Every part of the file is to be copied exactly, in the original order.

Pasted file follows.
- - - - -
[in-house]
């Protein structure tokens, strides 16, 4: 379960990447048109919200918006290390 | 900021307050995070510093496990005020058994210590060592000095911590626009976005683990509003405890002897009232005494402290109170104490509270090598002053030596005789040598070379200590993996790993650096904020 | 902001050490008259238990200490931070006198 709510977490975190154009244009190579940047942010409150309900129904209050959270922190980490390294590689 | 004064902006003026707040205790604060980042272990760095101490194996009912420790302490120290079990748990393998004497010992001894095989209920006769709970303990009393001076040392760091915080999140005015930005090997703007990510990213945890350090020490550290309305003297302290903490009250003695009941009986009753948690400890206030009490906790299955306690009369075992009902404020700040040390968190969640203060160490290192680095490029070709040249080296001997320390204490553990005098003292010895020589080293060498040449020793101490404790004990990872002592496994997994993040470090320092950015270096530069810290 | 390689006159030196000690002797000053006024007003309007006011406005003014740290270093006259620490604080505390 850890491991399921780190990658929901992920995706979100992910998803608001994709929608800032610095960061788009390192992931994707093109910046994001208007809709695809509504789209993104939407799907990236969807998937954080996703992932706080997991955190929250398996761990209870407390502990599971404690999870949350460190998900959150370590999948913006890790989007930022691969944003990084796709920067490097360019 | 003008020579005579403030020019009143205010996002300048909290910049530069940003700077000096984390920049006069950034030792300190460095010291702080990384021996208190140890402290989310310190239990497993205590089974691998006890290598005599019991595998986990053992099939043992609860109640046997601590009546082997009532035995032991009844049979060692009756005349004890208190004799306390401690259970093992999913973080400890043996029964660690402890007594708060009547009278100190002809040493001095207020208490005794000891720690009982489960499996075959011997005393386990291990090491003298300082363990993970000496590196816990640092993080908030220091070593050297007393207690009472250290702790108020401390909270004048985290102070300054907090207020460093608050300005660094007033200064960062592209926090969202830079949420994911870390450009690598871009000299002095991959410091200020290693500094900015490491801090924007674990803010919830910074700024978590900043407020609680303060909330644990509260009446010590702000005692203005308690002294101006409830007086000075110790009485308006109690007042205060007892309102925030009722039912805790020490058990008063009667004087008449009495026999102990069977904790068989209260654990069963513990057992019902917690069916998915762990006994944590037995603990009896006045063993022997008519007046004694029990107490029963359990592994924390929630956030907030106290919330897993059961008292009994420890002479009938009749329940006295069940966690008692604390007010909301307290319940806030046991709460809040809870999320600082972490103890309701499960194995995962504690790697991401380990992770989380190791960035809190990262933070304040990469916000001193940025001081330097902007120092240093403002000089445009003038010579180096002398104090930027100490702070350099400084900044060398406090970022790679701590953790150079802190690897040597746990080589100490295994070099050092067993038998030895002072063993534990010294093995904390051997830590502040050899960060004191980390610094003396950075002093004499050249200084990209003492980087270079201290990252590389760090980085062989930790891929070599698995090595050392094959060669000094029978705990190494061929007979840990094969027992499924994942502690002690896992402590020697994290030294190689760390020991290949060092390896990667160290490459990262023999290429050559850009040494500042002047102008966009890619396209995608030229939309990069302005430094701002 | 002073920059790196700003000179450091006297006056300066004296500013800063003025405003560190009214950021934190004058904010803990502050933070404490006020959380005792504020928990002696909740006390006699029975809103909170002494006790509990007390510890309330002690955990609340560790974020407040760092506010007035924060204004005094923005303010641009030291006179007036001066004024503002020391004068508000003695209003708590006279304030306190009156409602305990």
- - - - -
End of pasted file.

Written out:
[in-house]
């Protein structure tokens, strides 16, 4: 379960990447048109919200918006290390 | 900021307050995070510093496990005020058994210590060592000095911590626009976005683990509003405890002897009232005494402290109170104490509270090598002053030596005789040598070379200590993996790993650096904020 | 902001050490008259238990200490931070006198 709510977490975190154009244009190579940047942010409150309900129904209050959270922190980490390294590689 | 004064902006003026707040205790604060980042272990760095101490194996009912420790302490120290079990748990393998004497010992001894095989209920006769709970303990009393001076040392760091915080999140005015930005090997703007990510990213945890350090020490550290309305003297302290903490009250003695009941009986009753948690400890206030009490906790299955306690009369075992009902404020700040040390968190969640203060160490290192680095490029070709040249080296001997320390204490553990005098003292010895020589080293060498040449020793101490404790004990990872002592496994997994993040470090320092950015270096530069810290 | 390689006159030196000690002797000053006024007003309007006011406005003014740290270093006259620490604080505390 850890491991399921780190990658929901992920995706979100992910998803608001994709929608800032610095960061788009390192992931994707093109910046994001208007809709695809509504789209993104939407799907990236969807998937954080996703992932706080997991955190929250398996761990209870407390502990599971404690999870949350460190998900959150370590999948913006890790989007930022691969944003990084796709920067490097360019 | 003008020579005579403030020019009143205010996002300048909290910049530069940003700077000096984390920049006069950034030792300190460095010291702080990384021996208190140890402290989310310190239990497993205590089974691998006890290598005599019991595998986990053992099939043992609860109640046997601590009546082997009532035995032991009844049979060692009756005349004890208190004799306390401690259970093992999913973080400890043996029964660690402890007594708060009547009278100190002809040493001095207020208490005794000891720690009982489960499996075959011997005393386990291990090491003298300082363990993970000496590196816990640092993080908030220091070593050297007393207690009472250290702790108020401390909270004048985290102070300054907090207020460093608050300005660094007033200064960062592209926090969202830079949420994911870390450009690598871009000299002095991959410091200020290693500094900015490491801090924007674990803010919830910074700024978590900043407020609680303060909330644990509260009446010590702000005692203005308690002294101006409830007086000075110790009485308006109690007042205060007892309102925030009722039912805790020490058990008063009667004087008449009495026999102990069977904790068989209260654990069963513990057992019902917690069916998915762990006994944590037995603990009896006045063993022997008519007046004694029990107490029963359990592994924390929630956030907030106290919330897993059961008292009994420890002479009938009749329940006295069940966690008692604390007010909301307290319940806030046991709460809040809870999320600082972490103890309701499960194995995962504690790697991401380990992770989380190791960035809190990262933070304040990469916000001193940025001081330097902007120092240093403002000089445009003038010579180096002398104090930027100490702070350099400084900044060398406090970022790679701590953790150079802190690897040597746990080589100490295994070099050092067993038998030895002072063993534990010294093995904390051997830590502040050899960060004191980390610094003396950075002093004499050249200084990209003492980087270079201290990252590389760090980085062989930790891929070599698995090595050392094959060669000094029978705990190494061929007979840990094969027992499924994942502690002690896992402590020697994290030294190689760390020991290949060092390896990667160290490459990262023999290429050559850009040494500042002047102008966009890619396209995608030229939309990069302005430094701002 | 002073920059790196700003000179450091006297006056300066004296500013800063003025405003560190009214950021934190004058904010803990502050933070404490006020959380005792504020928990002696909740006390006699029975809103909170002494006790509990007390510890309330002690955990609340560790974020407040760092506010007035924060204004005094923005303010641009030291006179007036001066004024503002020391004068508000003695209003708590006279304030306190009156409602305990």